PYOTR TCHAIKOVSKY’s music was never far from his life. It was inspired by and became an intensely personal commentary about his life that ineluctably (and thankfully) poured out of him. Such was the case (in this Piccolo Spoleto concert at Waterfront Gallery on Saturday) with his Piano Trio in a minor, Opus 50 subtitled... Read »

Young Artists Shine at the Simons Center

Monday, May 28, 2012
by Peter Ingle
Young Artists Shine at the Simons Center

THE COLLEGE OF CHARLESTON Young Artists Series (YAS) has become a staple of Piccolo Spoleto, but not everyone knows that these concerts also take place during the school year. Hosted by Artist-in-Residence, Enrique Graf (whose piano students are among the performers), the YAS showcases some amazing young talent. Saturday’s program included a broad range... Read »

Southern Artists Celebrate Dubose Heyward

Monday, May 28, 2012
by Carol Furtwangler
Southern Artists Celebrate Dubose Heyward

“A HIGH, BLUE, listless afternoon” became on Sunday at the Circular Congregational Church a paean to DuBose Heyward—native son, poet, novelist, playwright, and of course lyricist of Gershwin’s “Porgy and Bess.” The fourth annual Piccolo Spoleto Southern Artists Celebratory Series honors Southern artists who made a lasting impact on the culture of both the South... Read »

Chamber Music II Serves Up a Feast

Sunday, May 27, 2012
by Peter Ingle
Chamber Music II Serves Up a Feast

EVERYONE KNOWS by now that Geoff Nuttall is the least staid classical musician you will ever meet in terms of his manner as well as his attire—I want those shoes! But make no mistake, even though he could be the most likeable Music 101 professor anywhere, he knows how to switch from laid-back program... Read »

“Hay Fever” Opens with British Aplomb

Sunday, May 27, 2012
by Stan Gill
“Hay Fever” Opens with British Aplomb

AS IN MOST Noel Coward comedies, style is as important as substance, and substance lurks neatly between the lines and in the hidden brilliance of the author’s knowledge of the human ego. Hay Fever, The Gate Theatre of Dublin’s entrance in this year’s Spoleto Festival, is not only no exception to this—it is his... Read »

Hilarious “Musical of Musicals” at Footlight

Sunday, May 27, 2012
by Stan Gill
Hilarious “Musical of Musicals” at Footlight

I COULD BEGIN this review a number of ways. I could say, for example, that Musical of Musicals (The Musical!)—The Footlight Players’ 2012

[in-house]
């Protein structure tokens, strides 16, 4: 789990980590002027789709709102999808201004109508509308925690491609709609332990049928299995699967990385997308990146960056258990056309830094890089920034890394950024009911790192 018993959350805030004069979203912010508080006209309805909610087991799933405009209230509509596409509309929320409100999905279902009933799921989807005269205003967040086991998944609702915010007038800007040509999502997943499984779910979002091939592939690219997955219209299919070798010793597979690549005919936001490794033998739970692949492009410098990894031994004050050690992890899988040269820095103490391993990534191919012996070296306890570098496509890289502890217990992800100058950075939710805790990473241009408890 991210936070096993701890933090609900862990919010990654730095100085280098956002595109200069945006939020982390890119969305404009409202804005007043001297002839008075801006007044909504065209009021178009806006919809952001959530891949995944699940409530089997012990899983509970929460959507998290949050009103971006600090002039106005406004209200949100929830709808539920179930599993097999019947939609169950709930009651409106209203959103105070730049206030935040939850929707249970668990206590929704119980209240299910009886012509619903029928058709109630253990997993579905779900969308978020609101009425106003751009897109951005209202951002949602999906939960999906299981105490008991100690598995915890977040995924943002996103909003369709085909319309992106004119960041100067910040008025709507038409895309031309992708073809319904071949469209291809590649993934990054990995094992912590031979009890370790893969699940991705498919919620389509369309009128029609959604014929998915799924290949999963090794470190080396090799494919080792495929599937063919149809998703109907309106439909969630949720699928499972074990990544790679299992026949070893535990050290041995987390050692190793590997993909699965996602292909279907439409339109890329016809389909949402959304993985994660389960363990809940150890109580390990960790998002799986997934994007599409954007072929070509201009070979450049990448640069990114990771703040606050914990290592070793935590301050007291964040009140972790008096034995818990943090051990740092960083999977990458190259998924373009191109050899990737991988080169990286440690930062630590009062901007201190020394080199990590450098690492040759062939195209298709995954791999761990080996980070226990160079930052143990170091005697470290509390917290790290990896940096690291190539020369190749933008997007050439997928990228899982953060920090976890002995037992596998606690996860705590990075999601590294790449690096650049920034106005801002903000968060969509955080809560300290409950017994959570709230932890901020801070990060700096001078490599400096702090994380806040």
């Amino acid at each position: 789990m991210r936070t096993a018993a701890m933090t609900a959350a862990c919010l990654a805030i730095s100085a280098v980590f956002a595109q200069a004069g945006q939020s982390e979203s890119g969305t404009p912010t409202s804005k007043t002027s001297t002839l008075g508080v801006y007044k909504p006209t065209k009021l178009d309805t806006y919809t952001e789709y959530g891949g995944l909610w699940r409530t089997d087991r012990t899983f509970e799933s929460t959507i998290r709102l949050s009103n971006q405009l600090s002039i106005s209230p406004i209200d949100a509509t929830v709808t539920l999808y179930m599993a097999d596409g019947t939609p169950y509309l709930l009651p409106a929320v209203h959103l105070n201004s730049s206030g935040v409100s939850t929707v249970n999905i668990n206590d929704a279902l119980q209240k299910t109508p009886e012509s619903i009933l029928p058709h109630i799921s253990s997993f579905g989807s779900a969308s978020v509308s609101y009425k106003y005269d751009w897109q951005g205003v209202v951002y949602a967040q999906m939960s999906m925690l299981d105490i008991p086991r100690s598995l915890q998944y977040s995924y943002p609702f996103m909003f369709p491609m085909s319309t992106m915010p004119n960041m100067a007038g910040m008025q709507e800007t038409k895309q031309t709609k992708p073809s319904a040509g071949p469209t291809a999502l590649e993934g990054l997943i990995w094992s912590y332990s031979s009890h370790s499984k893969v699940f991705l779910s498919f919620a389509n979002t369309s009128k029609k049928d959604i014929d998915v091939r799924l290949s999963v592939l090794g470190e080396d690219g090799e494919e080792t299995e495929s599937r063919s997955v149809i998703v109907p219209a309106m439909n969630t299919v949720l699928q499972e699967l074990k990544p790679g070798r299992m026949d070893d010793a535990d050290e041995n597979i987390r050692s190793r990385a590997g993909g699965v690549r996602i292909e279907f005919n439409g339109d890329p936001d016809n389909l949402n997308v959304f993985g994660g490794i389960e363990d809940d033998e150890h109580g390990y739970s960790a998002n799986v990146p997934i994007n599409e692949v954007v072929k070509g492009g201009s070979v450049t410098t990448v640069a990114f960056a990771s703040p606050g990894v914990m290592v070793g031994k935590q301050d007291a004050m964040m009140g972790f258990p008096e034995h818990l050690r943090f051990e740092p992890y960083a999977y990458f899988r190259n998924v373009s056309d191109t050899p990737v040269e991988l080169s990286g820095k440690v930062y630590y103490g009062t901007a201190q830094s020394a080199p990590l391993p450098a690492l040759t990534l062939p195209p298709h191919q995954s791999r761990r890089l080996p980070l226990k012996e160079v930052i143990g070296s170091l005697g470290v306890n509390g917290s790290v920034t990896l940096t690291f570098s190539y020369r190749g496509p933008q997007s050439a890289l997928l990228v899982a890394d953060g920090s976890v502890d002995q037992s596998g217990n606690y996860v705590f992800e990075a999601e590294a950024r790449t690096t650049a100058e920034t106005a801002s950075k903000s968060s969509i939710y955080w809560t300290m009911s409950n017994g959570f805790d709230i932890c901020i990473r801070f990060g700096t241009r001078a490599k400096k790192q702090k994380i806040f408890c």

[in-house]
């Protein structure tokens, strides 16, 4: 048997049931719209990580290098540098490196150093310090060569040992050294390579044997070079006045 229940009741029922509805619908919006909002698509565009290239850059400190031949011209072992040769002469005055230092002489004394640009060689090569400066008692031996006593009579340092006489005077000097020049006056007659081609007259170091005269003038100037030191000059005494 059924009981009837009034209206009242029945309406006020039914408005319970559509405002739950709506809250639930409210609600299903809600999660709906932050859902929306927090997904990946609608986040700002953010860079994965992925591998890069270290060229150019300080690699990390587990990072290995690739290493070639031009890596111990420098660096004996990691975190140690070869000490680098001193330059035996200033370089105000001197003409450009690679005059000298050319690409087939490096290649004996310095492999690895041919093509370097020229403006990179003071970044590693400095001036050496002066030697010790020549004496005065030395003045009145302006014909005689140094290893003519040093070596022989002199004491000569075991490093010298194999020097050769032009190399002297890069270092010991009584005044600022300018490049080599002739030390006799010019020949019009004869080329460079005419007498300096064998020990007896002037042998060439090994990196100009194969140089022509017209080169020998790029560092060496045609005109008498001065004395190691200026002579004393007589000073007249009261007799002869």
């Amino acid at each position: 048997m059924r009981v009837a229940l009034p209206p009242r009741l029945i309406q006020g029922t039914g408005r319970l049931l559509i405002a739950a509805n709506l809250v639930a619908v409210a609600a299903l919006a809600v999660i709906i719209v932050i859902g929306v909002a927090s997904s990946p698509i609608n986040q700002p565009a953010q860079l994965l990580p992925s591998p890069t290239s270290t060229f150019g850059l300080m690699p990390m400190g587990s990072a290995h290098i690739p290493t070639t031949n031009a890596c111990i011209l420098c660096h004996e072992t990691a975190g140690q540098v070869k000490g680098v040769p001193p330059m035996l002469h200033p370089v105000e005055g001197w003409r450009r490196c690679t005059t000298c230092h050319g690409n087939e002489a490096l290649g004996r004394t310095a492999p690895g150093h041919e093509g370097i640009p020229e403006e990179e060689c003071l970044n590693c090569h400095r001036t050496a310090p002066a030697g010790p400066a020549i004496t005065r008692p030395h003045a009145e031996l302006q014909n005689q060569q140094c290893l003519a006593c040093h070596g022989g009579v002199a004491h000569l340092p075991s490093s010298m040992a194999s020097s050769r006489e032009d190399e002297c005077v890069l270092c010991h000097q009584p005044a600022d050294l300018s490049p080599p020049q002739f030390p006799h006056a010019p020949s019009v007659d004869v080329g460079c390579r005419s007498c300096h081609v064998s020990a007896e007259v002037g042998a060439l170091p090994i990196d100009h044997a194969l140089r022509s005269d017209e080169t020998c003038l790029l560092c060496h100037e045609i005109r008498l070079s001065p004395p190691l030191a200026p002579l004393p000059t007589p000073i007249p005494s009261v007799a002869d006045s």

Piccolo Spoleto Festival musical offering—is a hilarious and refreshing break from the same old 
musicals that every local theatre remounts. I could say that young Jon-Michael Perry’s debut as a director... Read »

Natalia Khoma Commands the Cello Suites

Saturday, May 26, 2012
by Peter Ingle
Natalia Khoma Commands the Cello Suites

GREAT MUSIC requires great talent to bring it alive. The stupendous six suites for unaccompanied cello by J.S. Bach certainly fall into this category, as does Natalia Khoma who is performing them during Piccolo Spoleto. At the first note of the Prelude from Suite No. 1 in G Major, Natalia plunged into Bach’s prosaic... Read »

Alvin Ailey Dancers Still Revelatory

Saturday, May 26, 2012
by Eliza Ingle
Alvin Ailey Dancers Still Revelatory

WATCHING the Alvin Ailey American Dance Theatre perform Friday night at the Gaillard Auditorium, two things became immediately apparent: one is the generosity of spirit these magnificent dancers employ; the other is how much the audience is so willing to love them in whatever they do. The opening program (it will be a different... Read »

Nuttall and Friends Dazzle at Chamber Series Opening

Saturday, May 26, 2012
by William Furtwangler
Nuttall and Friends Dazzle at Chamber Series Opening

WITHOUT QUESTION, the Spoleto Festival USA’s highest standards are exemplified in its Chamber Music series. Performing twice daily at the Dock Street Theatre, a complement of musical virtuosos never fail to excite, challenge, and painlessly educate an avid audience. At the opening of the 33rd festival extravaganza, series director, host, and Music 101 scholar... Read »

Spoleto Blooming: What Dance is Coming?

Wednesday, May 2, 2012
by Eliza Ingle
Spoleto Blooming: What Dance is Coming?